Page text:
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Enhance Your Images with Lightroom 2's New Adjustment Brush

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The Adjustment Brush tool is the best new feature in Lightroom 2. Until now, Lightroom was limited to making adjustments to the entire image or to specific areas of tone or color. With this new tool, adjustments are nondestructive (they can be undone at any point), and the file size doesn't increase as you make adjustments. Chris Orwig shares some great techniques on how to use this killer new tool in your workflow.

The new Adjustment Brush tool in Lightroom 2 is intelligent, nimble, lightweight, and strong. Brush tools have been used in Photoshop for a long time, but Lightroom's Adjustment Brush tool is different. The brush makes adjustments—without layers—that are 100% nondestructive and don't significantly increase the image's file size. The Adjustment Brush tool simplifies the digital photographic workflow so you can do more in Lightroom and less in other applications. The end result empowers photographers to make technical corrections and creative enhancements even more quickly. Here are some examples of how to use the power of the Adjustment Brush to enhance your own images.

Dodging and Burning

Dodging and burning are the traditional darkroom techniques used to brighten (dodge) and darken (burn) a photograph. Dodging and burning have helped traditional photographers to create stunning photographs, and in the digital context we can do even more.

The first step toward tonal balance is to look for areas that need to be brightened or darkened. As you make this initial evaluation, look for places where you can make special tone corrections and enhancements. Dodging and burning are more than just fixing problems—they're about using tone to creating visual interest. In Lightroom, you can use the Adjustment Brush tool to dodge and burn. Let's brighten (dodge) a specific area of an image to enhance the overall tonal variety.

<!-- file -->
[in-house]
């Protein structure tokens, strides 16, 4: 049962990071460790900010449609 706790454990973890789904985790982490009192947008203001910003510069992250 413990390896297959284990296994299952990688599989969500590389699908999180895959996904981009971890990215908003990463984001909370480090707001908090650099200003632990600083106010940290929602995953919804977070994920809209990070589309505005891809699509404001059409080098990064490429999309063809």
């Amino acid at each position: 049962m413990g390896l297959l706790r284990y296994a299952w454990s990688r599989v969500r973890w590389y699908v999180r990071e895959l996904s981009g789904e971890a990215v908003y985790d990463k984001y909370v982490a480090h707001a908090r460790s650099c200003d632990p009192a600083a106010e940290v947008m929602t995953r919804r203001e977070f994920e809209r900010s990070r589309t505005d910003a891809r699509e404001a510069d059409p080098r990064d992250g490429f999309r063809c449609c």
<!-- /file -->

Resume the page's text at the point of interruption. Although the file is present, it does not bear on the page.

1. Press K or select the Adjustment Brush from the tool strip.
  2. Increase the Exposure and Brightness amounts (the specific settings will vary from image to image). Then choose a moderate-to-high Feather amount and a low Flow amount (see Figure 1).
  3. Increase the Contrast and Clarity settings slightly to add a bit of "snap" to the areas that will be brightened.
  4. If you're going to brighten a distinct area of the image, select Auto Mask.
  5. Now that the Adjustment Brush tool controls are set, paint back and forth over the area in your image that needs brightening.
Figure 1

Figure 1 Use the Adjustment Brush tool to brighten or darken specific areas of the image.

In order to darken (burn) a specific area of an image, follow the same general steps, but decrease the Exposure and Brightness amounts slightly. The final result is an image that's much more visually appealing (see Figure 2).

Figure 2

Figure 2 The results of dodging and burning speak for themselves, adding increased tonal variety that brings new clarity and emotion to the image.

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